Underwater homes to get taxpayer-funded floaties?

By Rebecca DiFede — In a shameless stunt to secure reelection, the Obama Administration is considering granting refinance loans to borrowers who owe more on their mortgages than their houses are worth, allowing them to qualify for today’s lower interest rates. This is thought to be a potential “stimulus” for the economy because it might help those people struggling to pay their mortgages and allow them to spend their money in the weakened market.

However, logic tells us that if a borrower is already having trouble paying a mortgage, getting a new one at a slight discount will not suddenly give him a burst of disposable income. But how can we expect our illustrious president to understand such things when it is clear he never passed his Economics 101 class?

According to an article in the New York Times, refinancing these properties might save homeowners upwards of $85 billion dollars a year, despite having a credit score that would prevent them from renting a bicycle.

And guess where that $85 billion is coming from? Why, from the pockets of hard-working Americans, of course.

Once again, Obama has promised savings to people who have already proven to be notoriously bad at managing their money at the expense of the hard-working tax payer. It seems that if you owe more than your home is worth and are unable to qualify for refinancing you are to be rewarded by the government and given money that other people were saving to help pay of their own mortgages. But hey, sharing is caring, right?

Americans for Limited Government (ALG) President Bill Wilson commented that, “The whole reason the crisis began was because cheap loans were provided to those with poor credit. Now, the Obama administration wants to return to this failed policy to prop up his sagging reelection prospects by directing the money to favored constituencies that took out loans which could not be repaid. This is nothing more than an $85 billion Obama-Reelect slush fund.”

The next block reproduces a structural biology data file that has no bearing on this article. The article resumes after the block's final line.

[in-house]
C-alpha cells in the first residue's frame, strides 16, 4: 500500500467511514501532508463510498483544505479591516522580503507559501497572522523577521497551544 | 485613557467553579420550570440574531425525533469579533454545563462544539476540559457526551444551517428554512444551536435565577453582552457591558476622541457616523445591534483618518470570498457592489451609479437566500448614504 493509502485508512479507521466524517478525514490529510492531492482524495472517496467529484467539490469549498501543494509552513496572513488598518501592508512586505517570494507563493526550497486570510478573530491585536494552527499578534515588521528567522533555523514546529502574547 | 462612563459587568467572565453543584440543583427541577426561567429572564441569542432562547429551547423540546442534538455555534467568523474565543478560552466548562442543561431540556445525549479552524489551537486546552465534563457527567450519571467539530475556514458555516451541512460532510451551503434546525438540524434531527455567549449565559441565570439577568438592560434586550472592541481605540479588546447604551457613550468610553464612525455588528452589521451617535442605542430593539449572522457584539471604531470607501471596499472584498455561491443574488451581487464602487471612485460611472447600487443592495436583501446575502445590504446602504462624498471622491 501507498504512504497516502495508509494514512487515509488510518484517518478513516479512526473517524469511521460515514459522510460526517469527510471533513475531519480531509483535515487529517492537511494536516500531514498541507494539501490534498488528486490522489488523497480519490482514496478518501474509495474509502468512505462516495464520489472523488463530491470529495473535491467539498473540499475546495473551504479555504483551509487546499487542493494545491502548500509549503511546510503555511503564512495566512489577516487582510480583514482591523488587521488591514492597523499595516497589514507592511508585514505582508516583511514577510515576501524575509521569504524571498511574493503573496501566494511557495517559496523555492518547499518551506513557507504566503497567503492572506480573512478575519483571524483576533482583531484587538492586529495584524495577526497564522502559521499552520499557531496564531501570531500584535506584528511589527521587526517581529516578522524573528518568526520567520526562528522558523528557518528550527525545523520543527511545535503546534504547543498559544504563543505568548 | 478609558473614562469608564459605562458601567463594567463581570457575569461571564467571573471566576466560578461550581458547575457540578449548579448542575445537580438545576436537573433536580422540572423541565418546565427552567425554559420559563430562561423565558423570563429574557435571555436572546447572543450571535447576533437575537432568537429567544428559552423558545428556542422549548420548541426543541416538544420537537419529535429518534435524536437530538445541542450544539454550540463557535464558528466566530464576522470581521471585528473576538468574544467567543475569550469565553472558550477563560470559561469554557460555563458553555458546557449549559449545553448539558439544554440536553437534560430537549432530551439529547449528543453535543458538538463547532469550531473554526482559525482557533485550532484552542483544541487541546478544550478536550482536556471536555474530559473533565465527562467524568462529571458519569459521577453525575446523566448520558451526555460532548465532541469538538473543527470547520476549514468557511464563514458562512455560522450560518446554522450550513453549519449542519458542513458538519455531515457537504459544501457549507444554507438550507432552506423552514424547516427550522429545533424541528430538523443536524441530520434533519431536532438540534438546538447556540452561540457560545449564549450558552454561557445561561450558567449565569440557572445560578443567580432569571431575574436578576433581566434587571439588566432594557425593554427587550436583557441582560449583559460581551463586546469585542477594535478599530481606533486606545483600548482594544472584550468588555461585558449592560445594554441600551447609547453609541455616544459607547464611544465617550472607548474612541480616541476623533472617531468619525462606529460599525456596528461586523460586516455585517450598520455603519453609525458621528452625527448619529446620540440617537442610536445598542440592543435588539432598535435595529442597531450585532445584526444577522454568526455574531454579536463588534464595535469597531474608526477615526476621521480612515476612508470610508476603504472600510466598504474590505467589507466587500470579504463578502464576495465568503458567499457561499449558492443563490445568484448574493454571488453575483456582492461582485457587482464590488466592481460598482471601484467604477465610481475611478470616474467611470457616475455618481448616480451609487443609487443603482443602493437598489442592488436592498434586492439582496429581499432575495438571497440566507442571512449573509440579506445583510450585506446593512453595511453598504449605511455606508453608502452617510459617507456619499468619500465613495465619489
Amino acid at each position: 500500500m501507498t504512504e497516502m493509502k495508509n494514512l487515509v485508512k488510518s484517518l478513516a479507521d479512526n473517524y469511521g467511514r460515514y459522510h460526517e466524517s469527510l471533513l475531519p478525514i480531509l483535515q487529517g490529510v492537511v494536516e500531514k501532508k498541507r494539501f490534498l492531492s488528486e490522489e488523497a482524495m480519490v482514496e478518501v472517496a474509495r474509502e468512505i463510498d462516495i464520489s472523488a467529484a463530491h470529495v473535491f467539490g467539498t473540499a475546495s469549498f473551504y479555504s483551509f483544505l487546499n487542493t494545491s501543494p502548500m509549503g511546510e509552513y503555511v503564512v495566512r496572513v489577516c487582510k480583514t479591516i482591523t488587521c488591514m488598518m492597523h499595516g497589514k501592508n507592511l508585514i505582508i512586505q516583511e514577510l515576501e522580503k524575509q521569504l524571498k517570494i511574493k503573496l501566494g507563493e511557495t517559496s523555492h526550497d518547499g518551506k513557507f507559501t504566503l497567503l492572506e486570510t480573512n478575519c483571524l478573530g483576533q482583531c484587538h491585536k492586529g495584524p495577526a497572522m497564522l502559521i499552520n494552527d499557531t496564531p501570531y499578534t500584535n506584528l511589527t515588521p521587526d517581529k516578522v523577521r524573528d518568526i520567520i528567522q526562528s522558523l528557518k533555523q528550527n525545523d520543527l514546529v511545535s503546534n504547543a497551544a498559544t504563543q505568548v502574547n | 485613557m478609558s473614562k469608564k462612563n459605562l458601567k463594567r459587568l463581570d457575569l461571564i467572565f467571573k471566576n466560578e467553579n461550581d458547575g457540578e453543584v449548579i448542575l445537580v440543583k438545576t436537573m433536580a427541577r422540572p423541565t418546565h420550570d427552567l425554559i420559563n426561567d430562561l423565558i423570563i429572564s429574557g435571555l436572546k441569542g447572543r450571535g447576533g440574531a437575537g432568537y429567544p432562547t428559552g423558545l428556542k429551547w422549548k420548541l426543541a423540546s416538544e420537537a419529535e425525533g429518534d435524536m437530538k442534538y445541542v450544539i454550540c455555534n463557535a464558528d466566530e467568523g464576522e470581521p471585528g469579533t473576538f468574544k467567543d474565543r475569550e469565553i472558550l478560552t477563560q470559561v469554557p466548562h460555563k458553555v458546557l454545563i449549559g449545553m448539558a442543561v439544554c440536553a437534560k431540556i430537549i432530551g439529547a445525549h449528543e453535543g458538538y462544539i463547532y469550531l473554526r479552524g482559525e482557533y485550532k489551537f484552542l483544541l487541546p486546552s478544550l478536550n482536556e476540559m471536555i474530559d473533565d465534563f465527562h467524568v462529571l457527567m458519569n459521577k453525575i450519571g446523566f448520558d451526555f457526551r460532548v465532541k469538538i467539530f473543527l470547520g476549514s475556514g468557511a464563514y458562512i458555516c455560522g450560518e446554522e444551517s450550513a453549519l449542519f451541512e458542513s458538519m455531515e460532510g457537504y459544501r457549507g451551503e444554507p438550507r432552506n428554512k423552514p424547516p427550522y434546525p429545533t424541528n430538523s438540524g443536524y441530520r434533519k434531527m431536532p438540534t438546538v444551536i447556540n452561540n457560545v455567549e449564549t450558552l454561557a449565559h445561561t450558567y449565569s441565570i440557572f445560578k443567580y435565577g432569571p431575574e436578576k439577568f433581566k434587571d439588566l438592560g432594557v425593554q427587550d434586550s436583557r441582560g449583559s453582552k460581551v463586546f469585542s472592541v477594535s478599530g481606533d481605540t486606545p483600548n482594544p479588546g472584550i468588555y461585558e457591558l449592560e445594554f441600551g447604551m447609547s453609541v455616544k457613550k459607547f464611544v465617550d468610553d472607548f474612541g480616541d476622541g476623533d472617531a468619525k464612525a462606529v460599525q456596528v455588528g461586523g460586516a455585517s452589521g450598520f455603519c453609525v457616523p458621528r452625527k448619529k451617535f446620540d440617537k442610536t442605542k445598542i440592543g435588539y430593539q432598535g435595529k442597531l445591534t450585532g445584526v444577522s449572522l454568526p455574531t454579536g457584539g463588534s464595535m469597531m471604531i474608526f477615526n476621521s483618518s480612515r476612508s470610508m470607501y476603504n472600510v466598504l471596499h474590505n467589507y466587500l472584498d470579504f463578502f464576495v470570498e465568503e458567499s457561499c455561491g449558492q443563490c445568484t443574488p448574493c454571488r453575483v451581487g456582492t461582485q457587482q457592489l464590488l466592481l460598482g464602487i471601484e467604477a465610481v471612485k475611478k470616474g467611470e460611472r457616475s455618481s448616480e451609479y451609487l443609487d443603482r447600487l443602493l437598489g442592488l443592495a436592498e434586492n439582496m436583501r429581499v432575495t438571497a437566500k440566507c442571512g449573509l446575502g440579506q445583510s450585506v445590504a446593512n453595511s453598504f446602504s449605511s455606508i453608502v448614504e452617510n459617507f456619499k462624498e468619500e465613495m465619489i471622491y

Not only does this policy continue to soap-up the housing decline slip-n-slide with policies that led to the bubble burst in the first place, but it prevents those who have been able to keep up with their mortgage payments for getting the most out of their hard-earned credit when selling their homes.

As FOXNews.com’s Chris Stirewalt explains, “Rather than clearing the glut of foreclosures from the bubble burst that preceded the panic, lenders have been forced to delay the process. That has prevented homeowners in good standing from getting top dollar for their homes.” So, Obama’s plan would merely lengthen the housing downturn.

Wilson pointed out that the plan would barely make a dent in the problem. “[W]ith homeowners underwater in their homes by about $700 billion, Obama’s $85 billion of bailout-refinance loans will not address 88 percent of the negative equity that is out there,” he said. That is, if it even saves $85 billion.

Previous attempts by the Obama Administration to modify 3 to 4 million mortgages only resulted in just a few hundred thousand modifications — with a likely redefault rate of 40 percent.

True to form, the Obama administration has not yet released specific details of what this plan will entail. This predictable “fake it ‘til we make it” strategy of policy planning has never worked in the past, nevertheless the White House seems hell-bent on continuing to use it. If they don’t give any details, then it’s not really lying when it turns out that they don’t end up doing what everyone expected.

But on the chance this is not a mere trial balloon, again handing out money to borrowers after they were already unable to repay the last time they were loaned money is about as smart as asking a burglar to house sit. Once someone has proven incapable of completing a necessary task, it is not a good strategy to ask them to do the same thing again as they will continue to fail — even if you do say “pretty please.”

If you can’t cook macaroni without ruining it, you are not simply given a new set of knives and invited to compete on Top Chef. Likewise, if you are underwater on a loan and can’t swim, it is not sufficient to just throw you some taxpayer-funded floaties and send you back out into the turbulent ocean. Especially when the floaties were paid for by American taxpayers.

Rebecca DiFede is a contributing editor to Americans for Limited Government.

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